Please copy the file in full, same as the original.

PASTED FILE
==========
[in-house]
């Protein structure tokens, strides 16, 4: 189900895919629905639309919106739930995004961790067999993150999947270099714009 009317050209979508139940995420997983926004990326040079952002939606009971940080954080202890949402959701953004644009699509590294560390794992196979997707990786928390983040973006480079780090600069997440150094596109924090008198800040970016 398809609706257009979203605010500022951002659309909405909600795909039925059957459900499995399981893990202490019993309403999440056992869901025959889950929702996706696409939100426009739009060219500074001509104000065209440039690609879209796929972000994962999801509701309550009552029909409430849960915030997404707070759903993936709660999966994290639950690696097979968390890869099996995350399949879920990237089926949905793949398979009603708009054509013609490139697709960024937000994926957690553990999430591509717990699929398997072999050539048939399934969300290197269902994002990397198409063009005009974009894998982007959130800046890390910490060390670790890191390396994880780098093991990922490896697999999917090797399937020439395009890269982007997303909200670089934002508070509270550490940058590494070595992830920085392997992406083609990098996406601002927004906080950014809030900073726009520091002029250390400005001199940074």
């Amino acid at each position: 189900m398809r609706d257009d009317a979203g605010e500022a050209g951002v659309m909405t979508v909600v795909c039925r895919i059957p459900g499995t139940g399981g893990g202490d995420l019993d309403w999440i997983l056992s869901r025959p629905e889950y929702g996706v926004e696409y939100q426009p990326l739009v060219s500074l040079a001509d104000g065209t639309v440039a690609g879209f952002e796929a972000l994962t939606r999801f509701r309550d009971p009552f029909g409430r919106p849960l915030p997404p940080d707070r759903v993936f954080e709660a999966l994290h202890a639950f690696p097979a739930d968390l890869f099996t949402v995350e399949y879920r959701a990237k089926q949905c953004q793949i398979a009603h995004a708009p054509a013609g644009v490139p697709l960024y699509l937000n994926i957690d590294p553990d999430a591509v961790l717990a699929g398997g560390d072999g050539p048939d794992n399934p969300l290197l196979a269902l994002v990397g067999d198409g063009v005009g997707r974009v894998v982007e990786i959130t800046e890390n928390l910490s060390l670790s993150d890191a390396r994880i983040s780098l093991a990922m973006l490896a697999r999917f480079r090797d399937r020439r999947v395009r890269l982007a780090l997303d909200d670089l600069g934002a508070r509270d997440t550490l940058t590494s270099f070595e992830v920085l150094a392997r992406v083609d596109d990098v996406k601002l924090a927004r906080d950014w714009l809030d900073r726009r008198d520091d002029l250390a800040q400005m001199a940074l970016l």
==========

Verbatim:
[in-house]
């Protein structure tokens, strides 16, 4: 189900895919629905639309919106739930995004961790067999993150999947270099714009 009317050209979508139940995420997983926004990326040079952002939606009971940080954080202890949402959701953004644009699509590294560390794992196979997707990786928390983040973006480079780090600069997440150094596109924090008198800040970016 398809609706257009979203605010500022951002659309909405909600795909039925059957459900499995399981893990202490019993309403999440056992869901025959889950929702996706696409939100426009739009060219500074001509104000065209440039690609879209796929972000994962999801509701309550009552029909409430849960915030997404707070759903993936709660999966994290639950690696097979968390890869099996995350399949879920990237089926949905793949398979009603708009054509013609490139697709960024937000994926957690553990999430591509717990699929398997072999050539048939399934969300290197269902994002990397198409063009005009974009894998982007959130800046890390910490060390670790890191390396994880780098093991990922490896697999999917090797399937020439395009890269982007997303909200670089934002508070509270550490940058590494070595992830920085392997992406083609990098996406601002927004906080950014809030900073726009520091002029250390400005001199940074």
């Amino acid at each position: 189900m398809r609706d257009d009317a979203g605010e500022a050209g951002v659309m909405t979508v909600v795909c039925r895919i059957p459900g499995t139940g399981g893990g202490d995420l019993d309403w999440i997983l056992s869901r025959p629905e889950y929702g996706v926004e696409y939100q426009p990326l739009v060219s500074l040079a001509d104000g065209t639309v440039a690609g879209f952002e796929a972000l994962t939606r999801f509701r309550d009971p009552f029909g409430r919106p849960l915030p997404p940080d707070r759903v993936f954080e709660a999966l994290h202890a639950f690696p097979a739930d968390l890869f099996t949402v995350e399949y879920r959701a990237k089926q949905c953004q793949i398979a009603h995004a708009p054509a013609g644009v490139p697709l960024y699509l937000n994926i957690d590294p553990d999430a591509v961790l717990a699929g398997g560390d072999g050539p048939d794992n399934p969300l290197l196979a269902l994002v990397g067999d198409g063009v005009g997707r974009v894998v982007e990786i959130t800046e890390n928390l910490s060390l670790s993150d890191a390396r994880i983040s780098l093991a990922m973006l490896a697999r999917f480079r090797d399937r020439r999947v395009r890269l982007a780090l997303d909200d670089l600069g934002a508070r509270d997440t550490l940058t590494s270099f070595e992830v920085l150094a392997r992406v083609d596109d990098v996406k601002l924090a927004r906080d950014w714009l809030d900073r726009r008198d520091d002029l250390a800040q400005m001199a940074l970016l």